Kamarupin, aka: Kāmarūpin, Kama-rupin; 3 Definition(s)


Kamarupin means something in Hinduism, Sanskrit. If you want to know the exact meaning, history, etymology or English translation of this term then check out the descriptions on this page. Add your comment or reference to a book if you want to contribute to this summary article.

Languages of India and abroad

Sanskrit-English dictionary

Kamarupin in Sanskrit glossary... « previous · [K] · next »

Kāmarūpin (कामरूपिन्).—a.

1) taking any form at will; कामान्नी कामरूपी (kāmānnī kāmarūpī) Tait. Up.3.1.5.

2) beautiful. -m.

1) a pole-cat.

2) a boar.

3) a Vidyādhara.

Kāmarūpin is a Sanskrit compound consisting of the terms kāma and rūpin (रूपिन्).

Source: DDSA: The practical Sanskrit-English dictionary

Kāmarūpin (कामरूपिन्).—n. of a mountain: °pī Divy 450.10; 455.29.

Source: Cologne Digital Sanskrit Dictionaries: Edgerton Buddhist Hybrid Sanskrit Dictionary

Kāmarūpin (कामरूपिन्).—mfn. (-pī-piṇī-pi) 1. Pleasing, beautiful. 2. Taking any shape at will. m. (-pī) 1. A Vidyadhara, a kind of subordinate deity. 2. A pole cat. E. kāma desire, will, rūpa form, and ini aff.

Source: Cologne Digital Sanskrit Dictionaries: Shabda-Sagara Sanskrit-English Dictionary
context information

Sanskrit, also spelled संस्कृतम् (saṃskṛtam), is an ancient language of India commonly seen as the grandmother of the Indo-European language family. Closely allied with Prakrit and Pali, Sanskrit is more exhaustive in both grammar and terms and has the most extensive collection of literature in the world, greatly surpassing its sister-languages Greek and Latin.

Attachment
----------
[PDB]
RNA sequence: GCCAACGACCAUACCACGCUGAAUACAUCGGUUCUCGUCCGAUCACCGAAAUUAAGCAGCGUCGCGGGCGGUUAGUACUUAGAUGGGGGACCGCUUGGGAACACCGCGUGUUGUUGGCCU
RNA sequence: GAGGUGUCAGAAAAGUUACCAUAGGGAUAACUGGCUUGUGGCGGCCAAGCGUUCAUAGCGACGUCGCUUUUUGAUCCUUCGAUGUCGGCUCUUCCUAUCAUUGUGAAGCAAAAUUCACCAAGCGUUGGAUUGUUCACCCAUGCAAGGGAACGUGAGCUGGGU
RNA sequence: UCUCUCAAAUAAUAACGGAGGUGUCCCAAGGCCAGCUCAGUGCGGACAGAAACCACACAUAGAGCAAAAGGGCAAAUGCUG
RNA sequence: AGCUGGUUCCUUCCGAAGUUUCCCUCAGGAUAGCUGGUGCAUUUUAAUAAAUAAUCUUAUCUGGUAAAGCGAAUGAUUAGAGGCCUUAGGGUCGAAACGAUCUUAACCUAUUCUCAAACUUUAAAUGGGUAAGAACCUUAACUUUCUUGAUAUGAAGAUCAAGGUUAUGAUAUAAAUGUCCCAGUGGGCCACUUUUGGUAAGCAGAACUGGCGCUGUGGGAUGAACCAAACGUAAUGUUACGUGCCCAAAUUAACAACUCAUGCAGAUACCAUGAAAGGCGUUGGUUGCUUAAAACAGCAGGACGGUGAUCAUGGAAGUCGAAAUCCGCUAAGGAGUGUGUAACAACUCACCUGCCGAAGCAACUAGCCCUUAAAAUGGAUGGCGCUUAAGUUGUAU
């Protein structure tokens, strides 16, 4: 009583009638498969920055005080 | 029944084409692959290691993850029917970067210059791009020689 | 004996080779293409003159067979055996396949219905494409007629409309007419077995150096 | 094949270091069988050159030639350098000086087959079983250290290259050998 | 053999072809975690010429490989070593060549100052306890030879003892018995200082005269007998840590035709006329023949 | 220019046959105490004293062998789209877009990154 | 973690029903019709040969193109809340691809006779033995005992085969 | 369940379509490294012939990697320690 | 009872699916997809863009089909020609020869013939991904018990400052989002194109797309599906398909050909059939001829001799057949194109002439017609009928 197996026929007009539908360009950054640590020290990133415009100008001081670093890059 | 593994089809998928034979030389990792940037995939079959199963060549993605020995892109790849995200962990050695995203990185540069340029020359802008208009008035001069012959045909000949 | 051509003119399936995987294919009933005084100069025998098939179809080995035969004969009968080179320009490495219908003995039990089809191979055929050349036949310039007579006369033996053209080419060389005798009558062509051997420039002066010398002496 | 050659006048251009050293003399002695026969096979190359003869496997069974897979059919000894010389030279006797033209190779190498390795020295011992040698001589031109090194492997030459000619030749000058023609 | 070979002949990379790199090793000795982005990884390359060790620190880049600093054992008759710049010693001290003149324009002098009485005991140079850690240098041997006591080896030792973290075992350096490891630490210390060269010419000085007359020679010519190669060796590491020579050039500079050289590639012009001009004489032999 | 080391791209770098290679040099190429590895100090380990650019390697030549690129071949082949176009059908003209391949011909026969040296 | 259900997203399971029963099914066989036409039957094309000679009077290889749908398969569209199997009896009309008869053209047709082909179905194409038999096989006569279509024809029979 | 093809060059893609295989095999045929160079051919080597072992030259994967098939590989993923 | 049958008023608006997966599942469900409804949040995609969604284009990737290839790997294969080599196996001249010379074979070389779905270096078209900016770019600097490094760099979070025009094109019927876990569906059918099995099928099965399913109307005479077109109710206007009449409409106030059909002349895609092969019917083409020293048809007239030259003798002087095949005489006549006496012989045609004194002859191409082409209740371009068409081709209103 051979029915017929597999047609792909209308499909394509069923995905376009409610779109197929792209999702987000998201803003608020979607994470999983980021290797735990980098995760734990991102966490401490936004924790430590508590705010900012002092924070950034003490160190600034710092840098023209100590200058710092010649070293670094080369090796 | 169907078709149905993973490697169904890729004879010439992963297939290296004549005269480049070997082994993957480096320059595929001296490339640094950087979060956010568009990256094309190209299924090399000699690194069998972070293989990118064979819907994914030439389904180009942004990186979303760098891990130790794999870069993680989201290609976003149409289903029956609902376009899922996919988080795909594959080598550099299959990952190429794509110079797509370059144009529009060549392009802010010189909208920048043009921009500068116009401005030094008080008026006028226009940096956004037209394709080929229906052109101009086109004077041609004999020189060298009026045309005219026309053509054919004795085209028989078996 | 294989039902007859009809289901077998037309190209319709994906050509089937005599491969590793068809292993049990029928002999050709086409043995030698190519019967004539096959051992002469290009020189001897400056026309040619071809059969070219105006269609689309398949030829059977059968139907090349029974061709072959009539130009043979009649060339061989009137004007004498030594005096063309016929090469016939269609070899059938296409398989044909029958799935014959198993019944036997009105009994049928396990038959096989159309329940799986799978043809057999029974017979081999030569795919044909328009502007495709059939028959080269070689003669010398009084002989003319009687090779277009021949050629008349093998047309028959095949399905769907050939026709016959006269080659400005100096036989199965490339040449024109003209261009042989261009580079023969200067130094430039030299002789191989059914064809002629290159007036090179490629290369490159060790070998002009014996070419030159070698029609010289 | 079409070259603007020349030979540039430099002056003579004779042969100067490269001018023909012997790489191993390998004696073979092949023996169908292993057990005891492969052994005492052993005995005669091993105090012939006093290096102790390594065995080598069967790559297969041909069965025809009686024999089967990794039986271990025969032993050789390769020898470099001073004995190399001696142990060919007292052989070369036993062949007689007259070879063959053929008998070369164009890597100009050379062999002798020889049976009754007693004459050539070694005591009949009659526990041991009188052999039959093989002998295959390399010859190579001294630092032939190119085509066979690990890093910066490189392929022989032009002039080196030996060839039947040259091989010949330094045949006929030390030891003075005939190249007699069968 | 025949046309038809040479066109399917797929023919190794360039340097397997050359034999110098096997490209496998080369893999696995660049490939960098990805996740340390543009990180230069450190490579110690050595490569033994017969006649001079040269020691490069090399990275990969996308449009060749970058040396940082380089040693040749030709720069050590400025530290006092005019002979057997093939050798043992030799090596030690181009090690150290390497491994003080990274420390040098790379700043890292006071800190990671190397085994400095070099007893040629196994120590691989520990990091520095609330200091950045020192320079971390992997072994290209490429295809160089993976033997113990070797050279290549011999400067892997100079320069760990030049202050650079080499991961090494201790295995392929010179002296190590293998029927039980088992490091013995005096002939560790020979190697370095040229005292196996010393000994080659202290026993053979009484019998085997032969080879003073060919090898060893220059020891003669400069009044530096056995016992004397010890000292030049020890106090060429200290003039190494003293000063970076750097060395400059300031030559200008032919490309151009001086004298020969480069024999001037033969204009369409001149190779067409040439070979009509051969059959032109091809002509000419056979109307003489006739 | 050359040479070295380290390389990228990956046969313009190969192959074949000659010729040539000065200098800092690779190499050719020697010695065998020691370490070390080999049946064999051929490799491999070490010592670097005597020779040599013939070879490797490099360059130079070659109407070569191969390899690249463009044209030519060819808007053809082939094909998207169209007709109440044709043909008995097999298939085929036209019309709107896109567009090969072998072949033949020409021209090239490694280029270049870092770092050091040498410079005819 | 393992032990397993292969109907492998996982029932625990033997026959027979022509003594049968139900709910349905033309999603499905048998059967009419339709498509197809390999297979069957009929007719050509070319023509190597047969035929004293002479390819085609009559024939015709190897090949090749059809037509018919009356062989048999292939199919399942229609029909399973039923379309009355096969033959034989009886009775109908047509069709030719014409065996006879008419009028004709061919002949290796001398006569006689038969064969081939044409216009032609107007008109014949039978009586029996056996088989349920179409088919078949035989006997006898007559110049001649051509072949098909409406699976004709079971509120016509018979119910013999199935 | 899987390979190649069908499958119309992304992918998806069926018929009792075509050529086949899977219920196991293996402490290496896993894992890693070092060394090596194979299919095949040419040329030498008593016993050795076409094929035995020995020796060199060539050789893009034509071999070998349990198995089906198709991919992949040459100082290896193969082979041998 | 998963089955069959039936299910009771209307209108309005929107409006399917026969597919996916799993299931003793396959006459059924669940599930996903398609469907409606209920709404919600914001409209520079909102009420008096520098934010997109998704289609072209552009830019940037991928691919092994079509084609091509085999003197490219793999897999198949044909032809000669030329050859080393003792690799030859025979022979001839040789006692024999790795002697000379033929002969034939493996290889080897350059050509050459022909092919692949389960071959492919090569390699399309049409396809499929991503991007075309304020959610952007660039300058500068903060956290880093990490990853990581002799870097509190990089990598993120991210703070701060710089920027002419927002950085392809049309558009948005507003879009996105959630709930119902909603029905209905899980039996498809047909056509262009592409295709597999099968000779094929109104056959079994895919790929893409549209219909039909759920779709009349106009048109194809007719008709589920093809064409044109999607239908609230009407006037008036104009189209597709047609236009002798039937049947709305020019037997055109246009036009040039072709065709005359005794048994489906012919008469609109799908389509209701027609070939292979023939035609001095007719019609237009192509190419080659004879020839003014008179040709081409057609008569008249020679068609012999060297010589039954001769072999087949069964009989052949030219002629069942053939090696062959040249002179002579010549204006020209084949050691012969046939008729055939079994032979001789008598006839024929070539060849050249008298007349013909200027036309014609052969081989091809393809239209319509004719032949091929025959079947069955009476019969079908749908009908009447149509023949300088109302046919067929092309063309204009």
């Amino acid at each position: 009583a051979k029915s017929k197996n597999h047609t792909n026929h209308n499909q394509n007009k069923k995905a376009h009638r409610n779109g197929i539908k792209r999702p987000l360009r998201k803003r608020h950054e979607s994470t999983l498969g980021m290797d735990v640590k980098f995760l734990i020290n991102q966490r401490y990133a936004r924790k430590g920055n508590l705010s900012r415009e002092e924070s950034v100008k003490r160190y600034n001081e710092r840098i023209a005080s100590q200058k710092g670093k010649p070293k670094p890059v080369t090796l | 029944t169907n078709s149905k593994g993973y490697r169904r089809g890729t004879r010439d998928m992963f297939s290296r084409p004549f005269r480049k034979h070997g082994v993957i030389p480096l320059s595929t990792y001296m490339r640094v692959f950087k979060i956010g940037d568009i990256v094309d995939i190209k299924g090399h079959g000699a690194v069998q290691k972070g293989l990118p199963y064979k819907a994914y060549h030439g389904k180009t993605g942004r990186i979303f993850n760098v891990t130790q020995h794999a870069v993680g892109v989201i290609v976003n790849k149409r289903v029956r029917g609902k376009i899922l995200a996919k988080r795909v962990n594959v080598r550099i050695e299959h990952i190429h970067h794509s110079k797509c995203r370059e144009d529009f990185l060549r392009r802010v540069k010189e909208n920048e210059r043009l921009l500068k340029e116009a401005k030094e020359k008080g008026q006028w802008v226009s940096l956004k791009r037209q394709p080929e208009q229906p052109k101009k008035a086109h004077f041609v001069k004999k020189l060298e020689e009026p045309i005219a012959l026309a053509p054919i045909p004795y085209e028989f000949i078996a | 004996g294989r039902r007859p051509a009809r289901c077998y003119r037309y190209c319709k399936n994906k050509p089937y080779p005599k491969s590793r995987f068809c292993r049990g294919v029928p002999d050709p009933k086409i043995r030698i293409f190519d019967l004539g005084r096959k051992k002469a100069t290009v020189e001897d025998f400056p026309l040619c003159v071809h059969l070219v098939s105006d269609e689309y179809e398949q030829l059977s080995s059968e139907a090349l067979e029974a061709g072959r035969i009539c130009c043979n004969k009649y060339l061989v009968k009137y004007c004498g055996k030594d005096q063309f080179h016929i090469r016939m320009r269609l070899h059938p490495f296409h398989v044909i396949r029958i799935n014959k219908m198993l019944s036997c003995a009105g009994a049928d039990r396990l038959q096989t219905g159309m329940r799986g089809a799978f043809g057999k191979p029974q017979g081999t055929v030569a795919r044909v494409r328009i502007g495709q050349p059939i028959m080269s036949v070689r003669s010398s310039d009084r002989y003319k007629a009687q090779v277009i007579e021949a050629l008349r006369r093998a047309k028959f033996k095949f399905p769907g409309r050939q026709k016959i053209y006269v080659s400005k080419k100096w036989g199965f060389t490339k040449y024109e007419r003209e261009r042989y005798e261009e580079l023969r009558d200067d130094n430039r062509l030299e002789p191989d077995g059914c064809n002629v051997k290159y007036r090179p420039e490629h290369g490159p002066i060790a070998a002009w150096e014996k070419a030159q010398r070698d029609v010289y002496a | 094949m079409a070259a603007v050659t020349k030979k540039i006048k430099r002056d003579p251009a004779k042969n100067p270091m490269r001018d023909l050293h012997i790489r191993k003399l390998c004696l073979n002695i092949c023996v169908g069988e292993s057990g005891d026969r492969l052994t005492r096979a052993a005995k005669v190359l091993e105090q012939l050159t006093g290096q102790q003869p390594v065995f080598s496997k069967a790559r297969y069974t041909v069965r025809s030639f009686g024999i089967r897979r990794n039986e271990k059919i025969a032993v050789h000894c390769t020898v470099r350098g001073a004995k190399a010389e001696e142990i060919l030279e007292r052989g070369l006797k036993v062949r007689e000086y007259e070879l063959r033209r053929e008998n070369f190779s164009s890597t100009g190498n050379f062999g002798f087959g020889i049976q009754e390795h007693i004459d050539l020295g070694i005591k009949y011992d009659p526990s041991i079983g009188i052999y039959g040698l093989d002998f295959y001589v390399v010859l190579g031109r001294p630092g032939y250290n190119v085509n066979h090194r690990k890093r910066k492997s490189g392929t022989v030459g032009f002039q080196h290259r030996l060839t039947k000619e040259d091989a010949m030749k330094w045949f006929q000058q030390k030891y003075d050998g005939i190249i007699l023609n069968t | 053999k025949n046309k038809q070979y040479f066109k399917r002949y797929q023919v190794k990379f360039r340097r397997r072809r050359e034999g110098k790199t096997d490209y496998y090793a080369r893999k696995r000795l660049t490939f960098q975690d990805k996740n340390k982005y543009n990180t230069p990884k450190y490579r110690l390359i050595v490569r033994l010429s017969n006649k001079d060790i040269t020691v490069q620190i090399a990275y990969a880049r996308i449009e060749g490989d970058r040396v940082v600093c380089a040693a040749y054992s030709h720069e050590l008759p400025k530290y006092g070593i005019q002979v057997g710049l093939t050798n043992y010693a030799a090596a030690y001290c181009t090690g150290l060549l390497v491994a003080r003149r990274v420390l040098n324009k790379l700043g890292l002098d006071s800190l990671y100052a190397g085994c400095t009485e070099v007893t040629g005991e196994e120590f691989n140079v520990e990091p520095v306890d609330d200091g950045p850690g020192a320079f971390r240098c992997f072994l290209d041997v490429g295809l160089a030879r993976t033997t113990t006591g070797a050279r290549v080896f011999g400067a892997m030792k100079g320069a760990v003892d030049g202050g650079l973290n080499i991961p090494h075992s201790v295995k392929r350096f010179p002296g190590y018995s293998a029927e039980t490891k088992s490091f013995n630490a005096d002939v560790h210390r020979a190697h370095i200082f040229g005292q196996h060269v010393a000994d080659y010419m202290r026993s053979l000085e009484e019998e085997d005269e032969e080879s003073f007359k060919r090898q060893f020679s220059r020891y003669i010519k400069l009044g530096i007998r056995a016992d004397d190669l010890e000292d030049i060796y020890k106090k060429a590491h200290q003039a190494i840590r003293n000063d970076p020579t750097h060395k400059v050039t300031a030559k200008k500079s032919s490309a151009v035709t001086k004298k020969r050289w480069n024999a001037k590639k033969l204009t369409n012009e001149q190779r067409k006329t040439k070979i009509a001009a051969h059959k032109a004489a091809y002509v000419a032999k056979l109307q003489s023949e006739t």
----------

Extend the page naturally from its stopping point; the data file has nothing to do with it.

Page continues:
Discover the meaning of kamarupin in the context of Sanskrit from relevant books on Exotic India

Relevant definitions

Search found 905 related definition(s) that might help you understand this better. Below you will find the 15 most relevant articles:

Kamā (कमा).—f. (-mā) Beauty, rediance. E. kam to desire, aṅ and ṭāp affs.--- OR --- Kāma (काम)....
Kamala (कमल).—n. (-laṃ) 1. A lotus, (Nelumbium speciosum or Nymphæa nelumbo.) 2. Water. 3. Copp...
Kāmarūpa (कामरूप).—mfn. (-paḥ-pī-paṃ) 1. Pleasing, beautiful. 2. Taking any or every shape at w...
Kāmadhenu (कामधेनु) refers to the “celestial cow” and represents one of the several “attributes...
Kāmada (कामद).—mfn. (-daḥ-dā-daṃ) Giving what is wished, granting one’s desires. f. (-dā) A fab...
Kāmākṣī is the deity enshrined at the Kamakshi Amman Temple in Kanchipuram, one of the most sac...
Kāmadeva (कामदेव).—See under Kāma.
Kāmākhya (कामाख्य) refers to the name of a Tīrtha (pilgrim’s destination) mentioned in the Mah...
Kāmaguṇa (कामगुण).—m. (-ṇaḥ) 1. Passion, affection. 2. An object of sense. 3. Completion, satie...
Kāmapāla (कामपाल).—m. (-laḥ) A name of Balarama, the brother of Krishna. E. kāma Kama, and pāla...
Sarvakāma (सर्वकाम).—Son of King Ṛtuparṇa. (Bhāgavata, Skandha 9).
Kāmaśāstra (कामशास्त्र) refers to the “science of erotics” and represents one of the nine divis...
Kāmacchanda (कामच्छन्द, “envy”) according to the 2nd century Mahāprajñāpāramitāśāstra (chapter ...
Kama-tanha (sense-craving) is described as follows: 1) Pali: kāma-taṇhā 2) Also refe...
Kāmāri (कामारि).—m. (-riḥ) A mineral substance used in medicine, a sort of pyrites: see viṭmākṣ...

Relevant text

Like what you read? Consider supporting this website: